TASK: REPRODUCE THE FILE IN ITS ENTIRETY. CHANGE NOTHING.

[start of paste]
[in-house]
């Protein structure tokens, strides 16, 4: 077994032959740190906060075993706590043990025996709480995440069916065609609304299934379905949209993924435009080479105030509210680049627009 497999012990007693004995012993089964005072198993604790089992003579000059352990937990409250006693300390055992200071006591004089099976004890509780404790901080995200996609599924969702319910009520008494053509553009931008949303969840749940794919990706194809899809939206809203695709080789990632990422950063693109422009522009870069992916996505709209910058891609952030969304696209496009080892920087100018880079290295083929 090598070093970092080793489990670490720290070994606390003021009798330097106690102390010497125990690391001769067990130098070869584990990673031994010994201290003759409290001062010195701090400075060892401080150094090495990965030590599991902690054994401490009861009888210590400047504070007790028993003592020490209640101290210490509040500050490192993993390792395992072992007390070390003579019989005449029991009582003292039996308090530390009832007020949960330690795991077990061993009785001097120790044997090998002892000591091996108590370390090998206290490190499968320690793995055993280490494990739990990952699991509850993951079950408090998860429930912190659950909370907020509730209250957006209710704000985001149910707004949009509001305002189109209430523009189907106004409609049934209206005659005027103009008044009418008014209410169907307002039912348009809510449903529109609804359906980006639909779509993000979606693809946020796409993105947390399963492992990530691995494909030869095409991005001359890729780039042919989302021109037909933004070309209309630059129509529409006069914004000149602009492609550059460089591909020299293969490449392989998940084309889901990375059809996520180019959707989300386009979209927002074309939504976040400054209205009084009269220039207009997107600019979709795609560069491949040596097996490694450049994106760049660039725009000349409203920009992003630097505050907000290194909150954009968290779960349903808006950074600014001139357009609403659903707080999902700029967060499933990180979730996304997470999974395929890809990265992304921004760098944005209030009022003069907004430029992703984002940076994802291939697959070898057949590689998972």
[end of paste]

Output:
[in-house]
């Protein structure tokens, strides 16, 4: 077994032959740190906060075993706590043990025996709480995440069916065609609304299934379905949209993924435009080479105030509210680049627009 497999012990007693004995012993089964005072198993604790089992003579000059352990937990409250006693300390055992200071006591004089099976004890509780404790901080995200996609599924969702319910009520008494053509553009931008949303969840749940794919990706194809899809939206809203695709080789990632990422950063693109422009522009870069992916996505709209910058891609952030969304696209496009080892920087100018880079290295083929 090598070093970092080793489990670490720290070994606390003021009798330097106690102390010497125990690391001769067990130098070869584990990673031994010994201290003759409290001062010195701090400075060892401080150094090495990965030590599991902690054994401490009861009888210590400047504070007790028993003592020490209640101290210490509040500050490192993993390792395992072992007390070390003579019989005449029991009582003292039996308090530390009832007020949960330690795991077990061993009785001097120790044997090998002892000591091996108590370390090998206290490190499968320690793995055993280490494990739990990952699991509850993951079950408090998860429930912190659950909370907020509730209250957006209710704000985001149910707004949009509001305002189109209430523009189907106004409609049934209206005659005027103009008044009418008014209410169907307002039912348009809510449903529109609804359906980006639909779509993000979606693809946020796409993105947390399963492992990530691995494909030869095409991005001359890729780039042919989302021109037909933004070309209309630059129509529409006069914004000149602009492609550059460089591909020299293969490449392989998940084309889901990375059809996520180019959707989300386009979209927002074309939504976040400054209205009084009269220039207009997107600019979709795609560069491949040596097996490694450049994106760049660039725009000349409203920009992003630097505050907000290194909150954009968290779960349903808006950074600014001139357009609403659903707080999902700029967060499933990180979730996304997470999974395929890809990265992304921004760098944005209030009022003069907004430029992703984002940076994802291939697959070898057949590689998972």